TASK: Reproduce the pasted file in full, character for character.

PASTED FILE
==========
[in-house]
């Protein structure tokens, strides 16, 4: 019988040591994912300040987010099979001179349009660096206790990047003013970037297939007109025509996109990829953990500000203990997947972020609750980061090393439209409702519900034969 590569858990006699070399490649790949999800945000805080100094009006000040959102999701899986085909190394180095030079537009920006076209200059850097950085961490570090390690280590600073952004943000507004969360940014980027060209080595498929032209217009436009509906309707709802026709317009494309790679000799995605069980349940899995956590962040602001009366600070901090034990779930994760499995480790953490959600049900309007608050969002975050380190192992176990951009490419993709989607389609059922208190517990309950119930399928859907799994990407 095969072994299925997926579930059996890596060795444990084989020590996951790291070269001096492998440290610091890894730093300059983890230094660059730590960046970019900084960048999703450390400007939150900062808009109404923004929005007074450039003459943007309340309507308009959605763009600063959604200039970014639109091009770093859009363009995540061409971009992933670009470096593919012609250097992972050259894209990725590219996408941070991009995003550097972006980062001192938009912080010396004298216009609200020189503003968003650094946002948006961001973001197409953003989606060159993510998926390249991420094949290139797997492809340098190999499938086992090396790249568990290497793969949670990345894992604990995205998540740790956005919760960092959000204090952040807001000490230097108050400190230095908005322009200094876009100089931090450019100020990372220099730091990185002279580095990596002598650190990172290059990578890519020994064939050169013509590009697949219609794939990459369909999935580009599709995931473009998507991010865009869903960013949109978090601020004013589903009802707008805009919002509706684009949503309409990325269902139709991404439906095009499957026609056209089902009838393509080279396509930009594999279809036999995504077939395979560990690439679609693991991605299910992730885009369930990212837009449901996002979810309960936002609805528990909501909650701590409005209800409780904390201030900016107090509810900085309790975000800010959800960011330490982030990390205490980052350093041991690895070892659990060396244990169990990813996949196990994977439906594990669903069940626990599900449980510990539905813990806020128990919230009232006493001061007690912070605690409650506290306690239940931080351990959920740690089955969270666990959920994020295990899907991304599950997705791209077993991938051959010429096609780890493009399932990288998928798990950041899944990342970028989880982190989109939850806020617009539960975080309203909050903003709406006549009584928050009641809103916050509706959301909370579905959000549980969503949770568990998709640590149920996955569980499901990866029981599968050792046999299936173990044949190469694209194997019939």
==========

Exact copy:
[in-house]
């Protein structure tokens, strides 16, 4: 019988040591994912300040987010099979001179349009660096206790990047003013970037297939007109025509996109990829953990500000203990997947972020609750980061090393439209409702519900034969 590569858990006699070399490649790949999800945000805080100094009006000040959102999701899986085909190394180095030079537009920006076209200059850097950085961490570090390690280590600073952004943000507004969360940014980027060209080595498929032209217009436009509906309707709802026709317009494309790679000799995605069980349940899995956590962040602001009366600070901090034990779930994760499995480790953490959600049900309007608050969002975050380190192992176990951009490419993709989607389609059922208190517990309950119930399928859907799994990407 095969072994299925997926579930059996890596060795444990084989020590996951790291070269001096492998440290610091890894730093300059983890230094660059730590960046970019900084960048999703450390400007939150900062808009109404923004929005007074450039003459943007309340309507308009959605763009600063959604200039970014639109091009770093859009363009995540061409971009992933670009470096593919012609250097992972050259894209990725590219996408941070991009995003550097972006980062001192938009912080010396004298216009609200020189503003968003650094946002948006961001973001197409953003989606060159993510998926390249991420094949290139797997492809340098190999499938086992090396790249568990290497793969949670990345894992604990995205998540740790956005919760960092959000204090952040807001000490230097108050400190230095908005322009200094876009100089931090450019100020990372220099730091990185002279580095990596002598650190990172290059990578890519020994064939050169013509590009697949219609794939990459369909999935580009599709995931473009998507991010865009869903960013949109978090601020004013589903009802707008805009919002509706684009949503309409990325269902139709991404439906095009499957026609056209089902009838393509080279396509930009594999279809036999995504077939395979560990690439679609693991991605299910992730885009369930990212837009449901996002979810309960936002609805528990909501909650701590409005209800409780904390201030900016107090509810900085309790975000800010959800960011330490982030990390205490980052350093041991690895070892659990060396244990169990990813996949196990994977439906594990669903069940626990599900449980510990539905813990806020128990919230009232006493001061007690912070605690409650506290306690239940931080351990959920740690089955969270666990959920994020295990899907991304599950997705791209077993991938051959010429096609780890493009399932990288998928798990950041899944990342970028989880982190989109939850806020617009539960975080309203909050903003709406006549009584928050009641809103916050509706959301909370579905959000549980969503949770568990998709640590149920996955569980499901990866029981599968050792046999299936173990044949190469694209194997019939």